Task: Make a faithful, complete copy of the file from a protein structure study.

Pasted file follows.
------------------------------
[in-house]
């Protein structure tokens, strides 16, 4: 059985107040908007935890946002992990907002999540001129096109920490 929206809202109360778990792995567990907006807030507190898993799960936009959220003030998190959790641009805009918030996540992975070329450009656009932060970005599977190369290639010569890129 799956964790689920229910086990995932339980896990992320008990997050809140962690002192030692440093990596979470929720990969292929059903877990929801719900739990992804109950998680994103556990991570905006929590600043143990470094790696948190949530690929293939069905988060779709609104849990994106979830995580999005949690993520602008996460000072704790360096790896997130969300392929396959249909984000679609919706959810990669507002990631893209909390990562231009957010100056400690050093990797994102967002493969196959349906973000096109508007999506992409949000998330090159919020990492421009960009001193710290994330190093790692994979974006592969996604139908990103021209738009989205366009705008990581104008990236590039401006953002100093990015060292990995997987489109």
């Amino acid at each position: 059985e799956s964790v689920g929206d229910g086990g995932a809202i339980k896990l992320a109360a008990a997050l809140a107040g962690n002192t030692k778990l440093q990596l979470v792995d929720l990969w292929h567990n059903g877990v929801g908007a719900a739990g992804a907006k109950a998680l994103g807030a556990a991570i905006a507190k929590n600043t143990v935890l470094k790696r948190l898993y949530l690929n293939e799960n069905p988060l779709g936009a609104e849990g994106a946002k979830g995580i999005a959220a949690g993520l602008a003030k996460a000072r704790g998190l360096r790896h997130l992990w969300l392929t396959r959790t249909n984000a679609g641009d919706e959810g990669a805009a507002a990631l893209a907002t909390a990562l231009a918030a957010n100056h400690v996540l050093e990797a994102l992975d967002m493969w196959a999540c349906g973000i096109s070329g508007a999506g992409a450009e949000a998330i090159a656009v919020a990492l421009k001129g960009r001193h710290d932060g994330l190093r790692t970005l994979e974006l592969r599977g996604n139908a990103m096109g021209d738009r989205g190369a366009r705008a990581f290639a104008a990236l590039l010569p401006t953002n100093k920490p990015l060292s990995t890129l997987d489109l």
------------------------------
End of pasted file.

[in-house]
């Protein structure tokens, strides 16, 4: 059985107040908007935890946002992990907002999540001129096109920490 929206809202109360778990792995567990907006807030507190898993799960936009959220003030998190959790641009805009918030996540992975070329450009656009932060970005599977190369290639010569890129 799956964790689920229910086990995932339980896990992320008990997050809140962690002192030692440093990596979470929720990969292929059903877990929801719900739990992804109950998680994103556990991570905006929590600043143990470094790696948190949530690929293939069905988060779709609104849990994106979830995580999005949690993520602008996460000072704790360096790896997130969300392929396959249909984000679609919706959810990669507002990631893209909390990562231009957010100056400690050093990797994102967002493969196959349906973000096109508007999506992409949000998330090159919020990492421009960009001193710290994330190093790692994979974006592969996604139908990103021209738009989205366009705008990581104008990236590039401006953002100093990015060292990995997987489109």
């Amino acid at each position: 059985e799956s964790v689920g929206d229910g086990g995932a809202i339980k896990l992320a109360a008990a997050l809140a107040g962690n002192t030692k778990l440093q990596l979470v792995d929720l990969w292929h567990n059903g877990v929801g908007a719900a739990g992804a907006k109950a998680l994103g807030a556990a991570i905006a507190k929590n600043t143990v935890l470094k790696r948190l898993y949530l690929n293939e799960n069905p988060l779709g936009a609104e849990g994106a946002k979830g995580i999005a959220a949690g993520l602008a003030k996460a000072r704790g998190l360096r790896h997130l992990w969300l392929t396959r959790t249909n984000a679609g641009d919706e959810g990669a805009a507002a990631l893209a907002t909390a990562l231009a918030a957010n100056h400690v996540l050093e990797a994102l992975d967002m493969w196959a999540c349906g973000i096109s070329g508007a999506g992409a450009e949000a998330i090159a656009v919020a990492l421009k001129g960009r001193h710290d932060g994330l190093r790692t970005l994979e974006l592969r599977g996604n139908a990103m096109g021209d738009r989205g190369a366009r705008a990581f290639a104008a990236l590039l010569p401006t953002n100093k920490p990015l060292s990995t890129l997987d489109l």